Palo Alto Police are investigating a report that a 50-year-old man, who had fallen into a diabetic coma, died Monday after a security guard refused to dial 911.
According to the San Jose Mercury News, on Sunday morning Don Goodwill spent the night at the apartment of Harold Hapin in the Opportunity Health Center in Palo Alto. Goodwill told the newspaper that he knocked on Hapin’s door but Hapin didn’t respond. Then Goodwill found him lying on his bed in a diabetic coma.
Goodwill told the Mercury News that he ran downstairs and asked the security guard to dial 911, but the guard would not do it, stating that "their job is not to call 911." Goodwill said he had to go outside and flag down a police cruiser from another jurisdiction that happened to be driving down the street.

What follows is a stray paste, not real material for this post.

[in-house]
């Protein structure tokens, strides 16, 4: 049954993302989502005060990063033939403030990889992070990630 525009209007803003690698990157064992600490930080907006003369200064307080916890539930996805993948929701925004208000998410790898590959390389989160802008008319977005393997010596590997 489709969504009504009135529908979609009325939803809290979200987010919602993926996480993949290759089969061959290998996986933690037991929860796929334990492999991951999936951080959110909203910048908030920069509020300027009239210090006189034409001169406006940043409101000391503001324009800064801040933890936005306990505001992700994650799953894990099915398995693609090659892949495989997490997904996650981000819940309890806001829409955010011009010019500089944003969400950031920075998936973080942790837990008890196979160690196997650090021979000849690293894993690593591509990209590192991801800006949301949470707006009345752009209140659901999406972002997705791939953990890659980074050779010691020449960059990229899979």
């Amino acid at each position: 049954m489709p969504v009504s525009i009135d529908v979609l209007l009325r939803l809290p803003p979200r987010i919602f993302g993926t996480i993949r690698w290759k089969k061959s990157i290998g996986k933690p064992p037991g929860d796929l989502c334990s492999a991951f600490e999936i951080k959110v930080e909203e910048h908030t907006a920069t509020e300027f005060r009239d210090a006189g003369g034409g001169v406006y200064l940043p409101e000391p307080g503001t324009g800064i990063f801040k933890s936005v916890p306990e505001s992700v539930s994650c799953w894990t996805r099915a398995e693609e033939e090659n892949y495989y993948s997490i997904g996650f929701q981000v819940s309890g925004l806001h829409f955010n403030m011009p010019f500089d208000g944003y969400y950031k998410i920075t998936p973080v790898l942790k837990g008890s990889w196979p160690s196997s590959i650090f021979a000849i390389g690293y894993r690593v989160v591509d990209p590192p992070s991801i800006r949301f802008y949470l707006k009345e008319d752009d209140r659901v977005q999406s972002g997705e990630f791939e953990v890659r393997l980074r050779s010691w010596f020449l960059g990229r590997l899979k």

Police confirmed the names of the individuals involved in the incident and the fact that the Palo Alto Fire Department arrived, performed CPR on Hapin and transported him to Stanford Hospital. The Santa Clara Medical Examiner-Coroner’s office confirmed that Hapin died the next day.
But Sgt. Dan Ryan said he could not determine how accurate the entire story is until more investigation can be done. Ryan, the department’s public information officer said, if true, the incident is very disturbing.
"Our concern is that everybody has access to the 911 system," Ryan said. "We're troubled if for some reason it wasn’t working or was denied to people."
The Opportunity Health Center is a facility that serves as a drop-in center for the homeless and also offers single-room occupancy apartments for people struggling to get back on their feet. Many of the residents have physical or mental disabilities.
Ryan said that, not only are police are investigating the case, but there is also an internal investigation going on at the health center.
The police identified the security company as Crime Tech Services, based in Oakland. The Mercury News reported that the company’s name is Orion Security in San Jose. Calls to both agencies were not returned.